Much ado has been made about certain brands and types of puter displays and how this kind or that kind looks so much better than the average LCD screen…
It turns out that much of this hoopla is quite often mostly just marketing.
In fact, some displays from certain fruity computer manufacturers in the past were actually technically inferior, yet they still looked really good!
How did they do it?
Easy! The displays were fine-tuned – calibrated, if you will.
Lucky for you, it’s a piece of cake to calibrate your puter’s display yourself.
You’ve probably noticed those strange cylinders at the end of your puter cables.
It looks a bit like the cable was slightly overzealous at dinnertime and swallowed something a bit too large…
As it happens, those strange meals are actually ferrite cores.
Ferrite is a totally magical material!
Most of us have “surge protector” power strips. They are supposed to protect against power line surges due to lightning and certain power line faults.
But do they?
Well, yes… To a small degree.
But if you want some serious protection, you need a whole-house surge protector.
From a brief intro to lightning, to how surge protectors work and how to install them safely, this episode has everything you really need to know…
You probably do this all the time, but you don’t even know it.
I’m talking about AC power calculations with P = V x I.
Technically, it works. But when you think about it, it shouldn’t. AC has constantly changing voltage and current over time – unlike DC.
So how on earth does it work?
Well, the short version is: RMS, or root mean square!
In the olden days, our gizmos had electro-mechanical power buttons. When the thing was turned off, no power was sent to it.
Nowadays, things have changed with the advent of electronically-controlled everything – including things like washing machines.
You can even look at the specs of most gizmos these days, and you’ll see two power ratings: Max power consumption, and “Sleep” power consumption.
Puters haven’t been off-off for a long time now. Smartphones are also never really off in many cases, and neither are smart TVs.
I recently had some fun with HDMI cables – specifically, how best to connect a 4K UltraHD Blu-ray player to a 4K TV?
As a follow-up to my Display Cable Madness vid, I dive a bit deeper into the different flavors of HDMI cable: 1.4, 2.0, and 2.1.
Obviously, the latest and greatest cable is always recommended for new components. But what about existing setups?
Would your upscaled Blu-ray to 4K setup benefit from a newer HDMI connection?
It’s not just about resolutions and refresh rates, but also stuff like UltraHD Deep Color and High Dynamic Range (HDR)…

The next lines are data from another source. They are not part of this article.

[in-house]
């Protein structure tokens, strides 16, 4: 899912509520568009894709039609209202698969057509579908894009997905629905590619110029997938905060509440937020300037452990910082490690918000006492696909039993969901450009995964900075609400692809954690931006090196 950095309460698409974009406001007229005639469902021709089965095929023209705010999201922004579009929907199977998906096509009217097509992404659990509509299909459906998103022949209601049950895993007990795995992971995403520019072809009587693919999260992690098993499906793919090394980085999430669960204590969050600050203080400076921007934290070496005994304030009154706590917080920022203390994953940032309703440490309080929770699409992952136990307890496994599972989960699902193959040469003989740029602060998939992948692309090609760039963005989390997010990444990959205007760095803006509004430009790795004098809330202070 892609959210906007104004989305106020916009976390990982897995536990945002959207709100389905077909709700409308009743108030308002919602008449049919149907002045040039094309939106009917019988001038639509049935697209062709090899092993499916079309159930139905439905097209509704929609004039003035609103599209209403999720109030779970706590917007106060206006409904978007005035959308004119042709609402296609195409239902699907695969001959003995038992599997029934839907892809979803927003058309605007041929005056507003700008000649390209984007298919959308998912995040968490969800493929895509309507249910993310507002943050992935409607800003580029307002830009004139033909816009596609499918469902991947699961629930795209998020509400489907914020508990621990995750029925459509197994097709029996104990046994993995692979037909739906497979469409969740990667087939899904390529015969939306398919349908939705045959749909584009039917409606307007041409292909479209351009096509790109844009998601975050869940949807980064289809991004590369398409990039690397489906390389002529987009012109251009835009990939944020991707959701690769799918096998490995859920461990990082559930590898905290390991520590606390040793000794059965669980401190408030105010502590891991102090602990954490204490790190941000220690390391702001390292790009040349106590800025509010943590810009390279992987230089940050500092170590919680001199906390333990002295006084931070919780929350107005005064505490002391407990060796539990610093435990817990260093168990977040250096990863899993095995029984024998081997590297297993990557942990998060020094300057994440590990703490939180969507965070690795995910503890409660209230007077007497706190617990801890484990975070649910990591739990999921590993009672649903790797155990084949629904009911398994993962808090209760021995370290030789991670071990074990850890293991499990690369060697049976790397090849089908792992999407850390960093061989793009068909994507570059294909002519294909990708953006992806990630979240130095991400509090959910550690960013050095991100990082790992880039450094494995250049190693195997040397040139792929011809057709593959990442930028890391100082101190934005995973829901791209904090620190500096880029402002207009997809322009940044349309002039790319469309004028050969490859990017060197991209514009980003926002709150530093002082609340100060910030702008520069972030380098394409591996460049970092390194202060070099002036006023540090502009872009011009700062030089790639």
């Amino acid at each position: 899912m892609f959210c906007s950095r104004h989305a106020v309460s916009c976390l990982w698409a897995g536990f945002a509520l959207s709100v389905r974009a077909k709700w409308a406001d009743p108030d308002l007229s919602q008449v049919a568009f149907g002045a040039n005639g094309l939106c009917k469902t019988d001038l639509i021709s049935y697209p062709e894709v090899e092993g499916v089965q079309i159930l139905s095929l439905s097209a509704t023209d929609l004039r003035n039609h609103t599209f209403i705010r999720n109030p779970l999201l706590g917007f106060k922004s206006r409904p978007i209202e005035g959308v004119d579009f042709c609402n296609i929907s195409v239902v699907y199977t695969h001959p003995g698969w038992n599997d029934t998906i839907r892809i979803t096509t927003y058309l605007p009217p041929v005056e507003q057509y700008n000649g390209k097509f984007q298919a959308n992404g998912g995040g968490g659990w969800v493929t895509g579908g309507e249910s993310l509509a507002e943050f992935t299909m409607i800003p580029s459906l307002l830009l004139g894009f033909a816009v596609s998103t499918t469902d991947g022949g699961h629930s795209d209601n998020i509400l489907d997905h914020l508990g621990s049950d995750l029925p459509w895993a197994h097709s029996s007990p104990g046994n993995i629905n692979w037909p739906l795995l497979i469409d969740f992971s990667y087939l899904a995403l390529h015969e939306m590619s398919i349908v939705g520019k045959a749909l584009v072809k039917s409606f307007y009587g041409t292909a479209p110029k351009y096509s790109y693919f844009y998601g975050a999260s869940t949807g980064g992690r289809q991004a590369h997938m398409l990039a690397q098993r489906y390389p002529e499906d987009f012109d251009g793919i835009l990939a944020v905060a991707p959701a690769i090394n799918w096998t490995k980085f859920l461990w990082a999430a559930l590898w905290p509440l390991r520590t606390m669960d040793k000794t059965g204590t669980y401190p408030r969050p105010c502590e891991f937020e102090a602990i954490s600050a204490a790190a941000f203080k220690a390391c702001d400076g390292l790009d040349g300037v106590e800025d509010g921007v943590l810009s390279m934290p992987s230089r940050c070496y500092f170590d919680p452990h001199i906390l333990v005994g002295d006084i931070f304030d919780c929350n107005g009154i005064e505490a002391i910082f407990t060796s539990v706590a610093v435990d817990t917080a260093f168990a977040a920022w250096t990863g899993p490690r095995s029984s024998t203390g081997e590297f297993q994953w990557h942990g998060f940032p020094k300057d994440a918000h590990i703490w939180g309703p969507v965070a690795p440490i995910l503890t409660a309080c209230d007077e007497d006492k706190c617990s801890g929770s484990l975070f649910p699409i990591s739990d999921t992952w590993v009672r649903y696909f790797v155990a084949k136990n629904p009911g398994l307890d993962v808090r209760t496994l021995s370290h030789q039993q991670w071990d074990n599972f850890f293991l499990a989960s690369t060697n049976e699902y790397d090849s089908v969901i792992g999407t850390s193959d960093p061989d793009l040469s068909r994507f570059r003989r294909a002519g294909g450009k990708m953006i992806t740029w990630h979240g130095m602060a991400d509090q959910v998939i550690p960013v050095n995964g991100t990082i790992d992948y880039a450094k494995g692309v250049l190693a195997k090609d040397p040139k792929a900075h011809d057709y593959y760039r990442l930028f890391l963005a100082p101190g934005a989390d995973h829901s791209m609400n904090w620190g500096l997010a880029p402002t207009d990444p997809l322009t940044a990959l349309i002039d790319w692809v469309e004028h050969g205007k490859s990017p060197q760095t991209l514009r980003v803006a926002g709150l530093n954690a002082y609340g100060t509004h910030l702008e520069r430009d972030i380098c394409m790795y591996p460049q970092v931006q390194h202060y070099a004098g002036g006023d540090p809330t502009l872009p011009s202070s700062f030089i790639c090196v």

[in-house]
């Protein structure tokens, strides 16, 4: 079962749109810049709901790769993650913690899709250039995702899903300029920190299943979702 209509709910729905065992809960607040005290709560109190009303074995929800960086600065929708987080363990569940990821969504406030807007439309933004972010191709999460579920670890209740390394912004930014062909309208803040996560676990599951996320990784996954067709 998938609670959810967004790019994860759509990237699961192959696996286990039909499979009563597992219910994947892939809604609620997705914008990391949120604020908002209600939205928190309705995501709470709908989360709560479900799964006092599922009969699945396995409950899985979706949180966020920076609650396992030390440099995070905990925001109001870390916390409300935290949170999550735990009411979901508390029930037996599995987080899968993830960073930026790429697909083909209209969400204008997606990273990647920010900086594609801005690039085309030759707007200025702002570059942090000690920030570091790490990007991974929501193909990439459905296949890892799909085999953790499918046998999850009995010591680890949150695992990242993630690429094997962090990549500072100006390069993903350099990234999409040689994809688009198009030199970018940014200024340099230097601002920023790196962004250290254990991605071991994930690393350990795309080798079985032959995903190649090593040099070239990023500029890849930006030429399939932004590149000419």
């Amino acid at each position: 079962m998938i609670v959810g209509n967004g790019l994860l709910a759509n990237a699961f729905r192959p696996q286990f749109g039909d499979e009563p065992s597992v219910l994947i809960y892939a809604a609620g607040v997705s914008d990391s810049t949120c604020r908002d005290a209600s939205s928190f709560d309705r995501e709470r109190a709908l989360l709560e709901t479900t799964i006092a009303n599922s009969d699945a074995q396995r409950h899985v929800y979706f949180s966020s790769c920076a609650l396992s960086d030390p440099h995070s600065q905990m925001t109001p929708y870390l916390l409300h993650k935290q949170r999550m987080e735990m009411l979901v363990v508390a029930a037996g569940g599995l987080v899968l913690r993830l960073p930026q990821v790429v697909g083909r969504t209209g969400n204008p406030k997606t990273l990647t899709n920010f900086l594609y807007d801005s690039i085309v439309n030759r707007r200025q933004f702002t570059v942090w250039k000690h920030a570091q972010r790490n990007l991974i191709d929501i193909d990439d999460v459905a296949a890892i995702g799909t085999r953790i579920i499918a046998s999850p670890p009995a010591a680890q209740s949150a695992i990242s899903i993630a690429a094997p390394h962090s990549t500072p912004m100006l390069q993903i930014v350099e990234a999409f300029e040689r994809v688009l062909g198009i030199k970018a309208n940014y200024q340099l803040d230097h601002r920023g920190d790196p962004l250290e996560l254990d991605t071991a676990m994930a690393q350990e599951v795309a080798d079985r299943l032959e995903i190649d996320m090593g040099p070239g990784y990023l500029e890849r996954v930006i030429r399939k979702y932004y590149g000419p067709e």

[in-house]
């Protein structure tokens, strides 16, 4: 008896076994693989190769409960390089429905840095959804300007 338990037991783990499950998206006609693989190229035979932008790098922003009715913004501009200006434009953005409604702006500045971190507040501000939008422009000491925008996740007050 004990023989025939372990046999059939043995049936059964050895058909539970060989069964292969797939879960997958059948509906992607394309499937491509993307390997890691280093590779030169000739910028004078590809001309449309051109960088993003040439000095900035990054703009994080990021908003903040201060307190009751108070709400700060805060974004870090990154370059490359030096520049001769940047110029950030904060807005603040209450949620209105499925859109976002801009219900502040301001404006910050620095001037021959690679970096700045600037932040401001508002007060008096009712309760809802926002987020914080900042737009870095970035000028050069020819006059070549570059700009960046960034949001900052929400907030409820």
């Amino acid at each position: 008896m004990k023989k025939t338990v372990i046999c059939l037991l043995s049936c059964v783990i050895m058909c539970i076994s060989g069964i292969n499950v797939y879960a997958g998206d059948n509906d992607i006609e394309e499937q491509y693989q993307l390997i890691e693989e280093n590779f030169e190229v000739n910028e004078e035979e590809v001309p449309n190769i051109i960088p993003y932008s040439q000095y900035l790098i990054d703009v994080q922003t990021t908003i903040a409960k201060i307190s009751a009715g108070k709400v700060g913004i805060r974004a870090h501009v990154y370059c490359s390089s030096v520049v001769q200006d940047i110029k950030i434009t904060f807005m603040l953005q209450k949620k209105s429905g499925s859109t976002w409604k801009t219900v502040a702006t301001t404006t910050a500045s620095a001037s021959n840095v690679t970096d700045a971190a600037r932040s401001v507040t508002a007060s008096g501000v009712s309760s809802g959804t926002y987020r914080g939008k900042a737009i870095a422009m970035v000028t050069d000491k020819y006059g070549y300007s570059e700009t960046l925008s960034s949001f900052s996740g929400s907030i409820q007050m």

I recently learned the hard way what’s happening with smart meters in Europe. The same type of smart meter they’re using here in France has already been deployed in many EU countries.
Mostly, we hear only about the negative health effects of wireless smart meters, but the ones here only send data back over the power lines.
Nevertheless, it turns out smart meters here are still being used to pretty much screw many over.
In short, smart meters may mean less juice to power stuff, and more frequent main breaker trips as people exceed their (now reduced) capacity.
Smartphones are nice, right?
They let you Do Stuff™, and you can even convert your entire social life to be run entirely via Google’s servers!
Well, according to a recent investigation by the Tucker Carlson clan, it turns out Google is hoovering up far more data than previously thought.
So, I finally decided to take the plunge: I’ve switched to a dumbphone, and I’ve never been happier…
A friend recently asked me about what backup hard drive to buy.
He mentioned an external SSD, which made me do a double-take. External SSD?!
Well, yeah. Apparently, they’ve been around for years already, although only recently have prices become a bit more reasonable.
And, until now, I hadn’t even seen an ad for one!
An external SSD as a backup drive has the primary benefit of SPEED!
But is it worth it? And are they reliable enough for use as a backup drive that might sit on your shelf for months or even years on end?
9 months ago, I made this video: Make your own stylish smartphone Faraday Box in 10 minutes
Since then, I’ve learned a ton more about Faraday cages, and experimented a lot to make an even BETTER box.
It turns out that my original box was only so-so at blocking Bluetooth. My original testing of Bluetooth blocking was, shall we say, not very thorough. My primary focus was blocking cell network signals.
I also mistakenly assumed that if Bluetooth was blocked, WiFi at 2.4 GHz would also be blocked. Nope! WiFi is much harder to block due to the higher signal strength (among other things).
To make matters worse, contrary to popular belief, we’re still learning about how Faraday cages actually work!
And so, I give you: Stylish Smartphone Faraday Box: Mark II